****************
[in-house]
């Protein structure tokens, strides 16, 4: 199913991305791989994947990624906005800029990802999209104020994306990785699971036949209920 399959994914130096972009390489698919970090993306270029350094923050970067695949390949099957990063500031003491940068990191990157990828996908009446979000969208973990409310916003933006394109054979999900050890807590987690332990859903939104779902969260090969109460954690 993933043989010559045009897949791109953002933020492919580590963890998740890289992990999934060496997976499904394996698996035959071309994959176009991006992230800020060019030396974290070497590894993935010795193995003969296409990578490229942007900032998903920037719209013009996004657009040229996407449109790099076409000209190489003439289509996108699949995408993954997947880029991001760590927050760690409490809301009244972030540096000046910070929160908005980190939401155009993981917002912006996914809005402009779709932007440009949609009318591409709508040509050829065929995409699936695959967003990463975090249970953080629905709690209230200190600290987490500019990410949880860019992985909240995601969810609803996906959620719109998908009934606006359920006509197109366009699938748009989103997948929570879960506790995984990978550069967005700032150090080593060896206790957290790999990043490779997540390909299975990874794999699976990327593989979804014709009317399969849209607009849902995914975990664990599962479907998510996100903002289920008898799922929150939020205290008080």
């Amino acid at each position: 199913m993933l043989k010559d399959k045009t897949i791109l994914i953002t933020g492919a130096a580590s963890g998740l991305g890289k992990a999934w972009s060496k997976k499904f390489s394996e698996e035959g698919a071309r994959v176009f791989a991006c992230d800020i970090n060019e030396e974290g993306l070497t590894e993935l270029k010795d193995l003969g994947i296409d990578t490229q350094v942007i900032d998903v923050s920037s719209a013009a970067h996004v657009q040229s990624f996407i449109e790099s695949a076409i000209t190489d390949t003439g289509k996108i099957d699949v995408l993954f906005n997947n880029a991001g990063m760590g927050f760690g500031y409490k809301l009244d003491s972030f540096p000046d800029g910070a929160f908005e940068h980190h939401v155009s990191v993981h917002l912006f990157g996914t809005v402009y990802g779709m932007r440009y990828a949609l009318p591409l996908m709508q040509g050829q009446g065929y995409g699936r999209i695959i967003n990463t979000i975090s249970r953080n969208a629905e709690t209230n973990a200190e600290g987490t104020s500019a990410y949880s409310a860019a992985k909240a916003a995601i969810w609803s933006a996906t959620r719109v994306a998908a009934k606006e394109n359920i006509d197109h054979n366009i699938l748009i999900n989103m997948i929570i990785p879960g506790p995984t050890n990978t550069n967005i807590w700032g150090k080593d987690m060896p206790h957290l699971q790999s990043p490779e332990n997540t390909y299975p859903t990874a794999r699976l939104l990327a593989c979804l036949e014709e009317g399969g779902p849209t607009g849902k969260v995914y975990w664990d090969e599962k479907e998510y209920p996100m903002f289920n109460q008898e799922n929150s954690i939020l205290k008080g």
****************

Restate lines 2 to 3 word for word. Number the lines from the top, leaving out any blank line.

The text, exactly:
């Protein structure tokens, strides 16, 4: 199913991305791989994947990624906005800029990802999209104020994306990785699971036949209920 399959994914130096972009390489698919970090993306270029350094923050970067695949390949099957990063500031003491940068990191990157990828996908009446979000969208973990409310916003933006394109054979999900050890807590987690332990859903939104779902969260090969109460954690 993933043989010559045009897949791109953002933020492919580590963890998740890289992990999934060496997976499904394996698996035959071309994959176009991006992230800020060019030396974290070497590894993935010795193995003969296409990578490229942007900032998903920037719209013009996004657009040229996407449109790099076409000209190489003439289509996108699949995408993954997947880029991001760590927050760690409490809301009244972030540096000046910070929160908005980190939401155009993981917002912006996914809005402009779709932007440009949609009318591409709508040509050829065929995409699936695959967003990463975090249970953080629905709690209230200190600290987490500019990410949880860019992985909240995601969810609803996906959620719109998908009934606006359920006509197109366009699938748009989103997948929570879960506790995984990978550069967005700032150090080593060896206790957290790999990043490779997540390909299975990874794999699976990327593989979804014709009317399969849209607009849902995914975990664990599962479907998510996100903002289920008898799922929150939020205290008080």
């Amino acid at each position: 199913m993933l043989k010559d399959k045009t897949i791109l994914i953002t933020g492919a130096a580590s963890g998740l991305g890289k992990a999934w972009s060496k997976k499904f390489s394996e698996e035959g698919a071309r994959v176009f791989a991006c992230d800020i970090n060019e030396e974290g993306l070497t590894e993935l270029k010795d193995l003969g994947i296409d990578t490229q350094v942007i900032d998903v923050s920037s719209a013009a970067h996004v657009q040229s990624f996407i449109e790099s695949a076409i000209t190489d390949t003439g289509k996108i099957d699949v995408l993954f906005n997947n880029a991001g990063m760590g927050f760690g500031y409490k809301l009244d003491s972030f540096p000046d800029g910070a929160f908005e940068h980190h939401v155009s990191v993981h917002l912006f990157g996914t809005v402009y990802g779709m932007r440009y990828a949609l009318p591409l996908m709508q040509g050829q009446g065929y995409g699936r999209i695959i967003n990463t979000i975090s249970r953080n969208a629905e709690t209230n973990a200190e600290g987490t104020s500019a990410y949880s409310a860019a992985k909240a916003a995601i969810w609803s933006a996906t959620r719109v994306a998908a009934k606006e394109n359920i006509d197109h054979n366009i699938l748009i999900n989103m997948i929570i990785p879960g506790p995984t050890n990978t550069n967005i807590w700032g150090k080593d987690m060896p206790h957290l699971q790999s990043p490779e332990n997540t390909y299975p859903t990874a794999r699976l939104l990327a593989c979804l036949e014709e009317g399969g779902p849209t607009g849902k969260v995914y975990w664990d090969e599962k479907e998510y209920p996100m903002f289920n109460q008898e799922n929150s954690i939020l205290k008080g």